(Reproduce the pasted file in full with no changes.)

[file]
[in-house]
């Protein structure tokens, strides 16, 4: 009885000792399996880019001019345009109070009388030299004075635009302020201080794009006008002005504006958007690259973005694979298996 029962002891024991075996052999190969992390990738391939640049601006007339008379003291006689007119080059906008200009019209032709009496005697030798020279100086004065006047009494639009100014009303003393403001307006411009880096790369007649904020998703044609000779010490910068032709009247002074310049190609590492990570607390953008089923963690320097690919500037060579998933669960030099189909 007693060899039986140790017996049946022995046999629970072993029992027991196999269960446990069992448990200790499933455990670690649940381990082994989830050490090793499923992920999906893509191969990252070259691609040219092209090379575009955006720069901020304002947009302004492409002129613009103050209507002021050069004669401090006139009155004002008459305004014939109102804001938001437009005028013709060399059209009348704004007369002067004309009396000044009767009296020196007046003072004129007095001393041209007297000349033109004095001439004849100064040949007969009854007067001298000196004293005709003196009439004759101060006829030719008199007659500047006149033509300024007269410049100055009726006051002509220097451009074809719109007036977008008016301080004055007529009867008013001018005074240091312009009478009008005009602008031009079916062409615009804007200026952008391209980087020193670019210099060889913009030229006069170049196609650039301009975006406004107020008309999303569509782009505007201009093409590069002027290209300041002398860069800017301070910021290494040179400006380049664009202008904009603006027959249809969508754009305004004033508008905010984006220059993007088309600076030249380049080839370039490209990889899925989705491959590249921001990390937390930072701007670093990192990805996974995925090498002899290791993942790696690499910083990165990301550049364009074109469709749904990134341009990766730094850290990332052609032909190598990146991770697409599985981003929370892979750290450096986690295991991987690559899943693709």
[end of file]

[in-house]
């Protein structure tokens, strides 16, 4: 009885000792399996880019001019345009109070009388030299004075635009302020201080794009006008002005504006958007690259973005694979298996 029962002891024991075996052999190969992390990738391939640049601006007339008379003291006689007119080059906008200009019209032709009496005697030798020279100086004065006047009494639009100014009303003393403001307006411009880096790369007649904020998703044609000779010490910068032709009247002074310049190609590492990570607390953008089923963690320097690919500037060579998933669960030099189909 007693060899039986140790017996049946022995046999629970072993029992027991196999269960446990069992448990200790499933455990670690649940381990082994989830050490090793499923992920999906893509191969990252070259691609040219092209090379575009955006720069901020304002947009302004492409002129613009103050209507002021050069004669401090006139009155004002008459305004014939109102804001938001437009005028013709060399059209009348704004007369002067004309009396000044009767009296020196007046003072004129007095001393041209007297000349033109004095001439004849100064040949007969009854007067001298000196004293005709003196009439004759101060006829030719008199007659500047006149033509300024007269410049100055009726006051002509220097451009074809719109007036977008008016301080004055007529009867008013001018005074240091312009009478009008005009602008031009079916062409615009804007200026952008391209980087020193670019210099060889913009030229006069170049196609650039301009975006406004107020008309999303569509782009505007201009093409590069002027290209300041002398860069800017301070910021290494040179400006380049664009202008904009603006027959249809969508754009305004004033508008905010984006220059993007088309600076030249380049080839370039490209990889899925989705491959590249921001990390937390930072701007670093990192990805996974995925090498002899290791993942790696690499910083990165990301550049364009074109469709749904990134341009990766730094850290990332052609032909190598990146991770697409599985981003929370892979750290450096986690295991991987690559899943693709």